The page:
Weep No More For What Is Past
WEEP no more for what is past,
For time in motion makes such haste
He hath no leisure to descry
Those errors which he passeth by.
If we consider accident,
And how repugnant unto sense
It pays desert with bad event,
We shall disparage Providence.
THE lark now leaves his wat'ry nest,
And climbing shakes his dewy wings.
He takes this window for the East,
And to implore your light he sings--
Awake, awake! the morn will never rise
Till she can dress her beauty at your eyes.
The merchant bows unto the seaman's star,
The ploughman from the sun his season takes,
But still the lover wonders what they are
Who look for day before his mistress wakes.
Awake, awake! break thro' your veils of lawn!
Then draw your curtains, and begin the dawn!
Praise and Prayer
PRAISE is devotion fit for mighty minds,
The diff'ring world's agreeing sacrifice;
Where Heaven divided faiths united finds:
But Prayer in various discord upward flies.
For Prayer the ocean is where diversely
Men steer their course, each to a sev'ral coast;
Where all our interests so discordant be
That half beg winds by which the rest are lost.
By Penitence when we ourselves forsake,
'Tis but in wise design on piteous Heaven;
In Praise we nobly give what God may take,
And are, without a beggar's blush, forgiven.
TIS, in good truth, a most wonderful thing
(I am even ashamed to relate it)
That love so many vexations should bring,
And yet few have the wit to hate it.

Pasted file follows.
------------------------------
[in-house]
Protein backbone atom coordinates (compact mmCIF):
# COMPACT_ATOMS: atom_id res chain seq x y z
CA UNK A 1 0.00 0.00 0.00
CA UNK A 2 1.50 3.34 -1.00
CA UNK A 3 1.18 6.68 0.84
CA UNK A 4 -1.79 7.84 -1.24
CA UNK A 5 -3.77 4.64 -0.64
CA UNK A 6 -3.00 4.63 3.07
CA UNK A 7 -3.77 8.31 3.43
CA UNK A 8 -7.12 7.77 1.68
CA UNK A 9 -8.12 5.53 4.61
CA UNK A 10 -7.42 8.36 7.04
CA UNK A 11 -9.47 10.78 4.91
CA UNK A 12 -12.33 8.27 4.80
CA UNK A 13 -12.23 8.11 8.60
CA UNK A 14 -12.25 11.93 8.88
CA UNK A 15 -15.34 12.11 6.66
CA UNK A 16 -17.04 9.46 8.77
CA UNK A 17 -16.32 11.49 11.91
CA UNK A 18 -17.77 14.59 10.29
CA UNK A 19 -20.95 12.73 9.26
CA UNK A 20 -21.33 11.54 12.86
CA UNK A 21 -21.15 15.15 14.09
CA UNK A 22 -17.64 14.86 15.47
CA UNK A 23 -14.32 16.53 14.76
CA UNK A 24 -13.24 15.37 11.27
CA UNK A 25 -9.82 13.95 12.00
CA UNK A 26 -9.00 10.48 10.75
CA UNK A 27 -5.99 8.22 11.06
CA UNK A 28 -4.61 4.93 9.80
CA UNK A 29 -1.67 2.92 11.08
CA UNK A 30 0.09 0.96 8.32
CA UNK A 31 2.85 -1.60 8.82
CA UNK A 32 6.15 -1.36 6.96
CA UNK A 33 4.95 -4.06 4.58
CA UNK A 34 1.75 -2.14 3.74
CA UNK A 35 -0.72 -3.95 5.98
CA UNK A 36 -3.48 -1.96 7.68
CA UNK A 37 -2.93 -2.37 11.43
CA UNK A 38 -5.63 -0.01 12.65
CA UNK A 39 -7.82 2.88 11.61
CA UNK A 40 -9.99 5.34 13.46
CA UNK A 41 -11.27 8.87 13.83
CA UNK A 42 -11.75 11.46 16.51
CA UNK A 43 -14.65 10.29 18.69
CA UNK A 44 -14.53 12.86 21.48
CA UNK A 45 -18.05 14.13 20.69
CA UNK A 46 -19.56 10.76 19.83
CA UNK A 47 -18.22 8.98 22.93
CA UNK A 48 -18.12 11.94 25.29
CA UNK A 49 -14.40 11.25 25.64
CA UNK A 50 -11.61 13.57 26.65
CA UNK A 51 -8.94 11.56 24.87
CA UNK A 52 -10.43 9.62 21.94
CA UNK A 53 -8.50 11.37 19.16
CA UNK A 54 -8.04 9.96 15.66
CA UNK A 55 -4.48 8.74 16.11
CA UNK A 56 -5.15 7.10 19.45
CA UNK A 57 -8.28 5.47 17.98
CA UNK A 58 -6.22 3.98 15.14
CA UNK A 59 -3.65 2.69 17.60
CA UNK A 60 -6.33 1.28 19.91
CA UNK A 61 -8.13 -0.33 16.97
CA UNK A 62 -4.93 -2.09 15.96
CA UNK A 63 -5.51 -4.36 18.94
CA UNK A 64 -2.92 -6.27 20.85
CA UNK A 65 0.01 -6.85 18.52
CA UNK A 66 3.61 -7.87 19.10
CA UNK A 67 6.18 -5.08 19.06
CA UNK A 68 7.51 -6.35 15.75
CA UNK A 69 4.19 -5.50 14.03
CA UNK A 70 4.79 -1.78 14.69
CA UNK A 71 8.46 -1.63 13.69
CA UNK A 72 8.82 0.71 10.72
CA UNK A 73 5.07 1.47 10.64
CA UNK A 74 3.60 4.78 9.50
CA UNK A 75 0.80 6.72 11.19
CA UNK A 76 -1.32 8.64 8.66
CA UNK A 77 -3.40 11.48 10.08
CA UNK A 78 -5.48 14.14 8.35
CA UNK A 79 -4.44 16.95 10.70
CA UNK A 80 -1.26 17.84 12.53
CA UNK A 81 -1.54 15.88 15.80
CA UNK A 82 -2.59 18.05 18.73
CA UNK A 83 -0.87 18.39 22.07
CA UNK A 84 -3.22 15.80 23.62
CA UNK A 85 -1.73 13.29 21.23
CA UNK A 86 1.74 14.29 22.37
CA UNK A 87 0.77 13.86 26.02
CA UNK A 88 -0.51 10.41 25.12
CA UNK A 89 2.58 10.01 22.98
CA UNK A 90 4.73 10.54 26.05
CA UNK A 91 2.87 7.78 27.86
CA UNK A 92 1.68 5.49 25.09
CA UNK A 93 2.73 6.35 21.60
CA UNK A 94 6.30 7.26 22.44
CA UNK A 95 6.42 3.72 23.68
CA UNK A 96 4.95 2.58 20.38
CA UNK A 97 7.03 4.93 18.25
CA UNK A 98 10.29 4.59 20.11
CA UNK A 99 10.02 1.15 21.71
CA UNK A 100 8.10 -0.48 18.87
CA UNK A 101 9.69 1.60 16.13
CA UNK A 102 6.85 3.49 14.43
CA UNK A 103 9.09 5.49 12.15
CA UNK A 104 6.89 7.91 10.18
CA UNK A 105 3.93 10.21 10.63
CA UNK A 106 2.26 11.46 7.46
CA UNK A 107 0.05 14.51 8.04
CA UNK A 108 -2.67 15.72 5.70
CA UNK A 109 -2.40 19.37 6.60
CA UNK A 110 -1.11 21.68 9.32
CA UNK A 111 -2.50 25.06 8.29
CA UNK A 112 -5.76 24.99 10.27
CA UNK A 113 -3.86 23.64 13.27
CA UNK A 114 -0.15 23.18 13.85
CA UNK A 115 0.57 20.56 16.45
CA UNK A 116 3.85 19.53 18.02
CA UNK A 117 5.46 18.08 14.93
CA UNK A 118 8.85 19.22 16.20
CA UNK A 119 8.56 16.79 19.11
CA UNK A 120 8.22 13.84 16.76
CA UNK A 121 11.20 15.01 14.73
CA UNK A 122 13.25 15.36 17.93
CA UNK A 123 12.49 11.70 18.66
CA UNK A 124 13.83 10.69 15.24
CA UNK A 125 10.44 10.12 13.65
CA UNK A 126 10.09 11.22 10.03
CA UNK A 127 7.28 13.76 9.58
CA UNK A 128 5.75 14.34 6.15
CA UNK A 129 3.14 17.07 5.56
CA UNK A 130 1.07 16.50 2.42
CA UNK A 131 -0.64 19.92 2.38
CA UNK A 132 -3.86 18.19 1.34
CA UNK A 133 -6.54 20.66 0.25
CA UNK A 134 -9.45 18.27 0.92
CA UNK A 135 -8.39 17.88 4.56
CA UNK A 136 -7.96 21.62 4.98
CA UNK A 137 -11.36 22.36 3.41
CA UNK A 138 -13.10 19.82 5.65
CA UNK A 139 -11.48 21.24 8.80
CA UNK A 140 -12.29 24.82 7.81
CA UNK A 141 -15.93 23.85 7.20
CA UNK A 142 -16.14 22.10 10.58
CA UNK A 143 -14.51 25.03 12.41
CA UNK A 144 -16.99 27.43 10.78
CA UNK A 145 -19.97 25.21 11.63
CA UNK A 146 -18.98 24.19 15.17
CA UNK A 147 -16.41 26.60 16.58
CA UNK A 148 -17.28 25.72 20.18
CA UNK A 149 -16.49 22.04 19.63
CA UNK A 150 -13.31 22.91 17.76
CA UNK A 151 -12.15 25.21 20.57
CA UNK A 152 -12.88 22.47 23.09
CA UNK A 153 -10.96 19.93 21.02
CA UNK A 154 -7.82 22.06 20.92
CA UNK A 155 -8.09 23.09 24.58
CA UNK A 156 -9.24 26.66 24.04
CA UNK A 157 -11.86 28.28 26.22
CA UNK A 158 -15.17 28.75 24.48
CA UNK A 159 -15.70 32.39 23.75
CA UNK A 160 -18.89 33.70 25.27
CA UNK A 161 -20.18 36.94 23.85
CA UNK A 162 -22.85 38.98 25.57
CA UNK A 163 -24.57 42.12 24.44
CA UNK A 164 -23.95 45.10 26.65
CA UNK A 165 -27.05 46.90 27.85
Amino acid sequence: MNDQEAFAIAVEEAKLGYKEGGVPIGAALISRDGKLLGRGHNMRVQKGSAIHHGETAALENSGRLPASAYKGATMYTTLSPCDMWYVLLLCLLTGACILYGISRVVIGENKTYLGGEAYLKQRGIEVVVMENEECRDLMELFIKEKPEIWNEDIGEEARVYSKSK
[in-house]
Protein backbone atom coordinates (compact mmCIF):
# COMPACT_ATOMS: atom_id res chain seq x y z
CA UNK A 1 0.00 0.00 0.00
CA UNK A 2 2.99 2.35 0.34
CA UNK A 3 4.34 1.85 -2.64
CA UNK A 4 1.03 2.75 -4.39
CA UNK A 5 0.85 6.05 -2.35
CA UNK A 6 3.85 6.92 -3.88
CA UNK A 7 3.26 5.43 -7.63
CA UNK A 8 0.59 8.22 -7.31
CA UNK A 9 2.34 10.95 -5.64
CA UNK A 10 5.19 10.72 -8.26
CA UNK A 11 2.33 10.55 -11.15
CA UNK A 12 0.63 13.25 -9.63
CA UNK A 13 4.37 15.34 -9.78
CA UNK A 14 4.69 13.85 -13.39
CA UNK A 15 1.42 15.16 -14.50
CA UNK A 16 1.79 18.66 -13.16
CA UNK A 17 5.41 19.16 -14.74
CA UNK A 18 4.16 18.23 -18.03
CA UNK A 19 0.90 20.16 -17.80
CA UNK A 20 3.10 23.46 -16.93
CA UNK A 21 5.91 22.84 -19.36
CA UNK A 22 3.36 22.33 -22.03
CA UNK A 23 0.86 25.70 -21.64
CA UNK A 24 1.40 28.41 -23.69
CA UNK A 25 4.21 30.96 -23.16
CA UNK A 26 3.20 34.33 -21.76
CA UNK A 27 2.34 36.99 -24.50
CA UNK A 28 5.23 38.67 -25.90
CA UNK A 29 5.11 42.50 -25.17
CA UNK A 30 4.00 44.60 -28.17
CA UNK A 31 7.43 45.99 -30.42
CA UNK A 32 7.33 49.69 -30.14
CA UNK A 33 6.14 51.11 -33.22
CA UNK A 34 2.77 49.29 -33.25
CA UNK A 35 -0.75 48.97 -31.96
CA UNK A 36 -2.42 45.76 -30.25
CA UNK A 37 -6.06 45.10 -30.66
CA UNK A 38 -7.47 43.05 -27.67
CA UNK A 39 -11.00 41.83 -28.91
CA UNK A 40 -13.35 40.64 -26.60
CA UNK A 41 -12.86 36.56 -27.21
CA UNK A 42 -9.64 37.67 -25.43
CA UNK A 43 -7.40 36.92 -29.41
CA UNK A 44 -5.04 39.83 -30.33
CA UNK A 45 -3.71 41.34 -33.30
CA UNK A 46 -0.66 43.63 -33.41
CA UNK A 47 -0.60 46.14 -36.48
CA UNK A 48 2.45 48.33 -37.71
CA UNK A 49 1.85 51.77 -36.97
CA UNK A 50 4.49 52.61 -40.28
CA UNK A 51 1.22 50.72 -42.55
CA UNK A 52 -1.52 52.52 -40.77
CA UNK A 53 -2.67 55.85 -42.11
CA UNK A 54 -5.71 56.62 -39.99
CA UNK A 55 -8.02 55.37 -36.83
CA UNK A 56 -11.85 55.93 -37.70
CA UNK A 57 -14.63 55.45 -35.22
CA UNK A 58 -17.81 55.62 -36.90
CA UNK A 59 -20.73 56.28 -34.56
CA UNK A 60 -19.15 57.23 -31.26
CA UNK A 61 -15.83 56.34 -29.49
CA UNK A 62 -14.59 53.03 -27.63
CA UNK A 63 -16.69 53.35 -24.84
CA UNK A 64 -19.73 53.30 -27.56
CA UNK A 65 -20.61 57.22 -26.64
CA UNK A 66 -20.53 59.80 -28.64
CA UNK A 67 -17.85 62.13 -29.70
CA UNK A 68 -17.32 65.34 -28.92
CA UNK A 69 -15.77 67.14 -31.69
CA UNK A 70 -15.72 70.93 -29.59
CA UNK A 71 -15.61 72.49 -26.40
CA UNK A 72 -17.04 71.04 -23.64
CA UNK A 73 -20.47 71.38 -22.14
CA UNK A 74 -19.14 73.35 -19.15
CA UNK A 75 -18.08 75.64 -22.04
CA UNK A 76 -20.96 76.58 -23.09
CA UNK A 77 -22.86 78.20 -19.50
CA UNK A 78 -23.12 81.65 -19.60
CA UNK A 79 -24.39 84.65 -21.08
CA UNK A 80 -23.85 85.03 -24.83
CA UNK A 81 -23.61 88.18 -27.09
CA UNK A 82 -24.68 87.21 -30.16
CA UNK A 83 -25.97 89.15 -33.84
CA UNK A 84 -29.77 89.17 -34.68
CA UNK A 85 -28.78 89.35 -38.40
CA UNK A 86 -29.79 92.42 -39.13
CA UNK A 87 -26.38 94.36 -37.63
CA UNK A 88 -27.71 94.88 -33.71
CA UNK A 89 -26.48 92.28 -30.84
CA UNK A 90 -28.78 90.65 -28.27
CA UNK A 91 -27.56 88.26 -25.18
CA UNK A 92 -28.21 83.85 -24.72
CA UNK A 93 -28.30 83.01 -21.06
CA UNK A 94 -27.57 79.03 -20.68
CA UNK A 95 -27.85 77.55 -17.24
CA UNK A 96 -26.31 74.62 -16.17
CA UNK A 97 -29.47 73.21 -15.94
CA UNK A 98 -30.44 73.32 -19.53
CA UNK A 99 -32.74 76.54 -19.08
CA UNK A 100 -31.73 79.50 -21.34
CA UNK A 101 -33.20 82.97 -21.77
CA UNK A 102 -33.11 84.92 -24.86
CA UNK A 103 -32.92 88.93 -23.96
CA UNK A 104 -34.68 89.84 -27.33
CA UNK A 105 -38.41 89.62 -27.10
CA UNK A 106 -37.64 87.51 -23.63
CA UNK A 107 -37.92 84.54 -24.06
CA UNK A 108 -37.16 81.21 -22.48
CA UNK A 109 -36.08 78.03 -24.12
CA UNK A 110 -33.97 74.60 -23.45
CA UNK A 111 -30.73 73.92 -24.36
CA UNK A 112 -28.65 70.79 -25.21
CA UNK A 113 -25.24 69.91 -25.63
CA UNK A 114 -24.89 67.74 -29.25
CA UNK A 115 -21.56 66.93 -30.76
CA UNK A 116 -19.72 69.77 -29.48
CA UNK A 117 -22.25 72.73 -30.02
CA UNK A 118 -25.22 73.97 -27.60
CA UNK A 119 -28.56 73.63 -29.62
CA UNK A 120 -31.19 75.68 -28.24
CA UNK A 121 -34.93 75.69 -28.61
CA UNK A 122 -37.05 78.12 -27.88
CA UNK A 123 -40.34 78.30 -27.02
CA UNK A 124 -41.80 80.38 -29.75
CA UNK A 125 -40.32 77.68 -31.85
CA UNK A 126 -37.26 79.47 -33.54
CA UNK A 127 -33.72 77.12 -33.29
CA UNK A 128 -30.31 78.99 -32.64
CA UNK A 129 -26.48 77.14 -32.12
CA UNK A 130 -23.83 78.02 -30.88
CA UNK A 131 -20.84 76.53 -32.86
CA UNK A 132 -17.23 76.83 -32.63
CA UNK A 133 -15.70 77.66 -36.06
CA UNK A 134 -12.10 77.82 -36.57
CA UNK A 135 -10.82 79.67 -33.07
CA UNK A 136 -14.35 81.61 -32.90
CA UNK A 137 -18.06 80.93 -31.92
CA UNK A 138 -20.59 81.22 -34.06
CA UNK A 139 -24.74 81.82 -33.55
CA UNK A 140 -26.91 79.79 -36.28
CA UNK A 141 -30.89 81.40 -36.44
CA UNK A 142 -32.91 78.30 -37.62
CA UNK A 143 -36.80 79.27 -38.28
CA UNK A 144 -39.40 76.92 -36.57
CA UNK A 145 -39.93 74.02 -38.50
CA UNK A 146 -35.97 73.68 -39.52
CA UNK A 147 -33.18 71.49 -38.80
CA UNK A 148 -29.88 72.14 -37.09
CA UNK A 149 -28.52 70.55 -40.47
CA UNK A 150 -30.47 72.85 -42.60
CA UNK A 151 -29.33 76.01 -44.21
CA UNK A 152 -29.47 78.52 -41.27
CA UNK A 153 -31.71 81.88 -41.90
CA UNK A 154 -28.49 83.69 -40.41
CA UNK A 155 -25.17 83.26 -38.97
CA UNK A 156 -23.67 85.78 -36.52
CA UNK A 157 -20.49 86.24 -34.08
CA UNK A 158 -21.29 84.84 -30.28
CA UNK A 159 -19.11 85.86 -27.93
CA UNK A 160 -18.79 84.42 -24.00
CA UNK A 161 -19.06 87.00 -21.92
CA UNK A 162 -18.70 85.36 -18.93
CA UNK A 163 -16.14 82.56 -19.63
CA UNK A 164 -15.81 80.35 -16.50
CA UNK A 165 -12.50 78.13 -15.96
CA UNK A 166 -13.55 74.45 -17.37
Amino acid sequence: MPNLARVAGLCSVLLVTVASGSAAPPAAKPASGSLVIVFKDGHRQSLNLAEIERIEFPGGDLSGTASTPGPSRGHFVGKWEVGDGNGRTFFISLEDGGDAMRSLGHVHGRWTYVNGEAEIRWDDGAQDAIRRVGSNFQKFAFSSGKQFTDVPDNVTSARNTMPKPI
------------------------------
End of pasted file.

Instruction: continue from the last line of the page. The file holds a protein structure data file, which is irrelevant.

Love's weather in maids should seldom hold fair:
Like April's mine shall quickly alter;
I'll give him to-night a lock of my hair,
To whom next day I'll send a halter.
I cannot abide these malapert males,
Pirates of love, who know no duty;
Yet love with a storm can take down their sales,
And they must strike to Admiral Beauty.
Farewell to that maid who will be undone,
Who in markets of men (where plenty
Is cried up and down) will die for even one;
I will live to make fools of twenty.
Ladies In Arms
LET us live, live! for, being dead,
The pretty spots,
Ribbons and knots,
And the fine French dress for the head,
No lady wears upon her
In the cold, cold bed of honour.
Beat down our grottos, and hew down our bowers,
Dig up our arbours, and root up our flowers;
Our gardens are bulwarks and bastions become;
Then hang up our lute, we must sing to the drum.
Our patches and our curls,
So exact in each station,
Our powders and our purls,
Are now out of fashion.
Hence with our needles, and give us your spades;
We, that were ladies, grow coarse as our maids.
Our coaches have driven us to balls at the court,
We now must drive barrows to earth up the fort.
To a Mistress Dying
Lover. YOUR beauty, ripe and calm and fresh
As eastern summers are,
Must now, forsaking time and flesh,
Add light to some small star.
Philosopher. Whilst she yet lives, were stars decay'd,
Their light by hers relief might find;
But Death will lead her to a shade
Where Love is cold and Beauty blind.
Lover. Lovers, whose priests all poets are,
Think every mistress, when she dies,
Is changed at least into a star:
And who dares doubt the poets wise?
Philosopher. But ask not bodies doom'd to die
To what abode they go;
Since Knowledge is but Sorrow's spy,
It is not safe to know.